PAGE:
Is £435 Million of disability benefits really being spent on people addicted to drugs/alcohol?
It looks like the Conservative Party are issuing press-briefings to the tabloids, about disability benefits.
The Mail on Sunday bemoans that ‘£435MILLION in sickness benefit’ is ‘handed to drunks and junkies, with 75,000 signed off work for their addictions given up to £108 a week’.
The fact that the article quotes two mediocre Conservative MPs – Nigel Mills and Tracey Crouch – suggests that this has come from the Conservative party; while a rare instance of a DWP spokesperson disputing the Mail’s overarching implication indicates that, for once, they weren’t involved.
In a perfectly revealing idiom, the Mail complains that:
“Alcoholics and junkies are getting almost half a billion pounds a year in sickness benefits, shock figures reveal.
An investigation by The Mail on Sunday has uncovered the true scale of welfare payouts to addicts, despite repeated attempts by Ministers to crack down on Britain’s benefits culture”.
“More than 75,000 people are signed off work and being paid up to £108 a week in sickness pay – more than jobseekers get – because of conditions related to drink or drug abuse”.
The reality is not close; nor was an investigation of any kind necessary. In fact, it was only several days prior that the DWP issued a Freedom of Information response making this clear. Firstly, both alcohol and drug addiction are recorded as the Main Disabling Condition, not the sole one. More to the point, the Mail’s data appears to be quite considerably exaggerated. It contends that:
“Figures uncovered by this newspaper show there were 1,921,340 people across Britain on sickness benefits – now known as Employment and Support Allowance (ESA) – in 2013-14, receiving annual payments totalling £10.4billion. Of these, 46,810 received the payment mainly because of their alcohol misuse and a further 28,440 had a ‘primary disabling condition’ of drug addiction. The alcoholics received £249.8million in ESA and the drug addicts £156.7 million”.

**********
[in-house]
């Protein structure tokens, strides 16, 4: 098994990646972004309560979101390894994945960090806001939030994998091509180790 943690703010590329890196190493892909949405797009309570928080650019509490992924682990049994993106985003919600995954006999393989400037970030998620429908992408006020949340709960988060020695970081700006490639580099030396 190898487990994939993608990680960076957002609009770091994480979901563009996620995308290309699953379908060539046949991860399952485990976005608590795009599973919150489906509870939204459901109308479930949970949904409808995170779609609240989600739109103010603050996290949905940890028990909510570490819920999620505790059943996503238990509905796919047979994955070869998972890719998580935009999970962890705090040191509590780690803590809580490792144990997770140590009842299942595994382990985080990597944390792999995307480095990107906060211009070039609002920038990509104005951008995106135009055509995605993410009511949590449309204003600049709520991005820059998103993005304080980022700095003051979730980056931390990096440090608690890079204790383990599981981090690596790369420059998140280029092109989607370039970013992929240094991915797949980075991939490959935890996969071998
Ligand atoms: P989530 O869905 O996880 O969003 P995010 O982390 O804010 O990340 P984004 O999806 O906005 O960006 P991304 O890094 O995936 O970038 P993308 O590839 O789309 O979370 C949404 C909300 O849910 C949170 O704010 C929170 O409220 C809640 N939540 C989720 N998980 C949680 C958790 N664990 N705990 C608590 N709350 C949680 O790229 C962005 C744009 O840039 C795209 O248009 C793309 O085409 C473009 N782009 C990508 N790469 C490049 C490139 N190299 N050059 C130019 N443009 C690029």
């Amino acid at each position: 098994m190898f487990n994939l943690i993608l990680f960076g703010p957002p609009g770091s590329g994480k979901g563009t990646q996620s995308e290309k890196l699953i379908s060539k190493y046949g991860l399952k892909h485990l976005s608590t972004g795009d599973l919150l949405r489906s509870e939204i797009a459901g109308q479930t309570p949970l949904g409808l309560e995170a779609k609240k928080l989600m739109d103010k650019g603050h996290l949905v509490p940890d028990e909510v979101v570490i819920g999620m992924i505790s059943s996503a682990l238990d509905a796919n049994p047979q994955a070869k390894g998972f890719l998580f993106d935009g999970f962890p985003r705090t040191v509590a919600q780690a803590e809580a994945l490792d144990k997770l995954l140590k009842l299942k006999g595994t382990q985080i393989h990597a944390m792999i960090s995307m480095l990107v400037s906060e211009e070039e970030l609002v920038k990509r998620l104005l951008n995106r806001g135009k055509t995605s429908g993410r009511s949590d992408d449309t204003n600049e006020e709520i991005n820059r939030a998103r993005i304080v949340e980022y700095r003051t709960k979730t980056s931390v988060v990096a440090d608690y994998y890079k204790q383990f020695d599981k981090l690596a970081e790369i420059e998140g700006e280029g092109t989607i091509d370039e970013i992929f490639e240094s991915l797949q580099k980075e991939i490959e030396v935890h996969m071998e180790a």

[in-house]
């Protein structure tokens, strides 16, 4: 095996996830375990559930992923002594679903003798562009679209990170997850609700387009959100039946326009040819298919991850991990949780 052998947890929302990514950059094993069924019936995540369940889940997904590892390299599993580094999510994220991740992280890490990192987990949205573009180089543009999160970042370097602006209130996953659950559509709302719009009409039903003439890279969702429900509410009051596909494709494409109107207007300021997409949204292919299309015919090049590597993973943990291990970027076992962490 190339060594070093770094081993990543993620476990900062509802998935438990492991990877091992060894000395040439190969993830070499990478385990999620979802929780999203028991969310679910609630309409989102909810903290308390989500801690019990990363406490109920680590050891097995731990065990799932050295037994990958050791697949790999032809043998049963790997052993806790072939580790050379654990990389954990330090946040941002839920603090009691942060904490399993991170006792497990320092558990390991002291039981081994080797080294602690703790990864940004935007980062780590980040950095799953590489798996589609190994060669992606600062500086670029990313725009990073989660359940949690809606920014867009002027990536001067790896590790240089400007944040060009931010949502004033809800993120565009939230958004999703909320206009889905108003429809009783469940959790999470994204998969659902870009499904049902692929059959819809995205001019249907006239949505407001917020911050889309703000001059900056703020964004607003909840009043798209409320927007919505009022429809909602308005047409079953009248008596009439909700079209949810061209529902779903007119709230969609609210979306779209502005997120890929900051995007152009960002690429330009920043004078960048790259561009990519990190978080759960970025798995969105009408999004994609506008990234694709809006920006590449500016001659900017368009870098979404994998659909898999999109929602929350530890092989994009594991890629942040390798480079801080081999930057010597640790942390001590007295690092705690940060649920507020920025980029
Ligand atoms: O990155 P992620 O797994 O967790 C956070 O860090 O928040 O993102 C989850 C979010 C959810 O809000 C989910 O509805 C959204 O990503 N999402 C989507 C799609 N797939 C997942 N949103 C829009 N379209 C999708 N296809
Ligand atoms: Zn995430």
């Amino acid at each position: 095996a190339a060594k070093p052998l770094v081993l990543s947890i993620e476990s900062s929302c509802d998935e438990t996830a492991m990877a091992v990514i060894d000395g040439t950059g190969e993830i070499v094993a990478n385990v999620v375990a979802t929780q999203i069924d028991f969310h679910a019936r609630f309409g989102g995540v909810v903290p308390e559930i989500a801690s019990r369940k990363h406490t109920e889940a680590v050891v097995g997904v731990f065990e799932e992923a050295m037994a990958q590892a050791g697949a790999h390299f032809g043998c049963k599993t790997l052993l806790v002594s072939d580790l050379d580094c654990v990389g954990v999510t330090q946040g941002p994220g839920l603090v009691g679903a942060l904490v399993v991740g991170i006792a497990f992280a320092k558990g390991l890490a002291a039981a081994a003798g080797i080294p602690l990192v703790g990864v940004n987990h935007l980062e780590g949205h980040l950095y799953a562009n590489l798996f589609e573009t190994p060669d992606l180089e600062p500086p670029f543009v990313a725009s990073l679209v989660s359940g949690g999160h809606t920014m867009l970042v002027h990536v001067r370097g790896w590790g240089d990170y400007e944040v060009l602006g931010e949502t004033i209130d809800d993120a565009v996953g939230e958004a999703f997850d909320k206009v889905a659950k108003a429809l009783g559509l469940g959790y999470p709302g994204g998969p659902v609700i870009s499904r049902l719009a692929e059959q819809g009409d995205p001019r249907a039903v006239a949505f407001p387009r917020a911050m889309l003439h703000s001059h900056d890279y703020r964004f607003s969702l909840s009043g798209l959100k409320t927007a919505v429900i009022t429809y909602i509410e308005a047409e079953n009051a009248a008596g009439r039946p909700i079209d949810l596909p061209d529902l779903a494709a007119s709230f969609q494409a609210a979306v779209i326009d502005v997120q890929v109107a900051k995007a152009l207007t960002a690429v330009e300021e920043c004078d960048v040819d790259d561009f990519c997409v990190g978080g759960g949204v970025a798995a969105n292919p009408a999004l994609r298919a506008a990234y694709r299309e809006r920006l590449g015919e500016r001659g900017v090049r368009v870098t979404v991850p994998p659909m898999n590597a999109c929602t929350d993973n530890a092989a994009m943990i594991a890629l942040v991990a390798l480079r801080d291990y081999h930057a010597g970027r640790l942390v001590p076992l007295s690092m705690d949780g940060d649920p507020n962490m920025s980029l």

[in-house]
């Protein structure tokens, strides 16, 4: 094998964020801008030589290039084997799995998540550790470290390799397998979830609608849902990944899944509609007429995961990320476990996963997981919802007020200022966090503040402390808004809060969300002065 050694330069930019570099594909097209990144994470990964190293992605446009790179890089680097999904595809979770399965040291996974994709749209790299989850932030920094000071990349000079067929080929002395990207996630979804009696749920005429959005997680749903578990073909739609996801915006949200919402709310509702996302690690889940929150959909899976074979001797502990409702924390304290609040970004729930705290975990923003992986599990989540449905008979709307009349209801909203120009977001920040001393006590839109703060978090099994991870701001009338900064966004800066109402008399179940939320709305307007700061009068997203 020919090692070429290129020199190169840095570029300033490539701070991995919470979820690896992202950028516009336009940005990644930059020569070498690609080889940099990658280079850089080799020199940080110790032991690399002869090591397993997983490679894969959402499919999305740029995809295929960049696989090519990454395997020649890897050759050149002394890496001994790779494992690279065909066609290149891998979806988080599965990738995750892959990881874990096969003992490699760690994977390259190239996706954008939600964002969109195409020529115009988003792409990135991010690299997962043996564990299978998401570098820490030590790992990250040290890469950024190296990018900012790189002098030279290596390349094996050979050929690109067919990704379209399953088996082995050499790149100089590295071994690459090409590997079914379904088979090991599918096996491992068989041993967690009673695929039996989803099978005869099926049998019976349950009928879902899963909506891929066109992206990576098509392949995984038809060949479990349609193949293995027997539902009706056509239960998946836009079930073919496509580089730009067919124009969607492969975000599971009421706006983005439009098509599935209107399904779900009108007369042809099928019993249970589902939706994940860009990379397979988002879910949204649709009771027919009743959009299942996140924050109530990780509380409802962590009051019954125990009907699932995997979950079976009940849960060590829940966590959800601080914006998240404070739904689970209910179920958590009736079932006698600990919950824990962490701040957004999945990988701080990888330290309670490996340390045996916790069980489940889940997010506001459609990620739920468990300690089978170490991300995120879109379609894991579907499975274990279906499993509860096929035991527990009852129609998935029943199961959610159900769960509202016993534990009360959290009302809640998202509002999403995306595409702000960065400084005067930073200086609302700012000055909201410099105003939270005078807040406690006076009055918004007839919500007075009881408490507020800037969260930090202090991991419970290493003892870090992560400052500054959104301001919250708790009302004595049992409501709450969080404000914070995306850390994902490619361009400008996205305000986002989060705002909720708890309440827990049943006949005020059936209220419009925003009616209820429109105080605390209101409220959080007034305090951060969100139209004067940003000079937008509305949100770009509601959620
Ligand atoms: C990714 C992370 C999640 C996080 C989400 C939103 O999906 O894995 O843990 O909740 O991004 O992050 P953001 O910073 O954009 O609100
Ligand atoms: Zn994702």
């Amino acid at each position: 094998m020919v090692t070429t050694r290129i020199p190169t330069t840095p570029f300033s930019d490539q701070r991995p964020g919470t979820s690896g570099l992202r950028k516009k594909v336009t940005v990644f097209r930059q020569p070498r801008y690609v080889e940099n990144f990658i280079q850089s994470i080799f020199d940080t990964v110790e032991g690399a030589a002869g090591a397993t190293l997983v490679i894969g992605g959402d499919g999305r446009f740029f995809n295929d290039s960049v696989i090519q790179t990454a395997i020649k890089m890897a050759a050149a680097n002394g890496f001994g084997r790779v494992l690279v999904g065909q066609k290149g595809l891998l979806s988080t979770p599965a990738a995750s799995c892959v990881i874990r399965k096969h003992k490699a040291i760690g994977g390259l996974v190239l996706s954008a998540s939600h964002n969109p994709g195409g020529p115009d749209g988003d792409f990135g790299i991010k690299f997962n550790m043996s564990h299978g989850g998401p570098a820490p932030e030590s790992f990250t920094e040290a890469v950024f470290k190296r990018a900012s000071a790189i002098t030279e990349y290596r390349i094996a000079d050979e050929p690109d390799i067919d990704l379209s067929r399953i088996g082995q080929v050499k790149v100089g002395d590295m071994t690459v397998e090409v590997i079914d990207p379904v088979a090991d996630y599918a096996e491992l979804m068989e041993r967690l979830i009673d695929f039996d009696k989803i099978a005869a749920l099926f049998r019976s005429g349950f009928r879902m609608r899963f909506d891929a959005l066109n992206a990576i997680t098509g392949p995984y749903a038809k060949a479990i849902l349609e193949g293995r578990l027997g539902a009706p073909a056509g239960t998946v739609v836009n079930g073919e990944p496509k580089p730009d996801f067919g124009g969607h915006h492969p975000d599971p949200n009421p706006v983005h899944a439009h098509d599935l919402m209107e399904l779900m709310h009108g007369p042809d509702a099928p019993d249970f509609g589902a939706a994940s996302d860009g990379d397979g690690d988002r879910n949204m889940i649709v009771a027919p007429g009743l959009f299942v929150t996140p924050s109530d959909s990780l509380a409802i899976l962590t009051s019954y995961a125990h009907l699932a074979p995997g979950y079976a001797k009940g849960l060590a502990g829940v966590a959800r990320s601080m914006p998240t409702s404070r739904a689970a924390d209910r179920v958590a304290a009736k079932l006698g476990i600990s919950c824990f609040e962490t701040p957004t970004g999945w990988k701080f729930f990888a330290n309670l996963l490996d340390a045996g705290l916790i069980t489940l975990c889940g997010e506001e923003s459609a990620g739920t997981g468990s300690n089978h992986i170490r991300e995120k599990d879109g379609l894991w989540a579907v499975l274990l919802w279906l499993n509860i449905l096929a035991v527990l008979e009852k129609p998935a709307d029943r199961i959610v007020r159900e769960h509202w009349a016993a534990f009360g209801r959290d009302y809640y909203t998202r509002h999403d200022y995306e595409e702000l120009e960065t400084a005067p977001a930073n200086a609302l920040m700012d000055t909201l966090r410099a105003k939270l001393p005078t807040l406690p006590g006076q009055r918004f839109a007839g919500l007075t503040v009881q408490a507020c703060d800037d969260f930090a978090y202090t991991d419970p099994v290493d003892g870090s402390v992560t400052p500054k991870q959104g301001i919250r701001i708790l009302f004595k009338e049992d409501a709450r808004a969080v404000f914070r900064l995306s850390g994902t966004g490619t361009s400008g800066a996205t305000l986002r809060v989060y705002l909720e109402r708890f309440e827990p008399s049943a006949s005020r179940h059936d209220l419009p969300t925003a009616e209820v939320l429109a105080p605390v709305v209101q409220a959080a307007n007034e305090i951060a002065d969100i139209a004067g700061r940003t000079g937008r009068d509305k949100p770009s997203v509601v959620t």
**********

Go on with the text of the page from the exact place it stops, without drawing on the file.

The most recent figures for the ESA caseload are dated May 2013. In reality, the total number of people in receipt of this benefit was 1,747,610. Of those, 42,600 people had a main disabling condition of alcoholism; whereas 26,650 people had a main disabling condition of drug abuse. A combined total of 69,250 – or c. 4% of the total ESA caseload.
Total expenditure on ESA is approximately £6.8bn (see p. 16). Four percent of this would be £272 million. This is a lot of money – but that is neither here nor there. Nor ultimately are the Mail’s distortions and exaggerations. The basic fact of the matter is that thousands of people in Britain are ill, with serious addictions. They need help and support, as – for once – the DWP rightly note. That Conservative politicians and their allies in the media seek to make political capital out of this speaks for itself. Unfortunately, it also stands as a portent for the near future – as the government has repeatedly increased the amount of pressure on people in these circumstances, with a view to punishing them for their problems.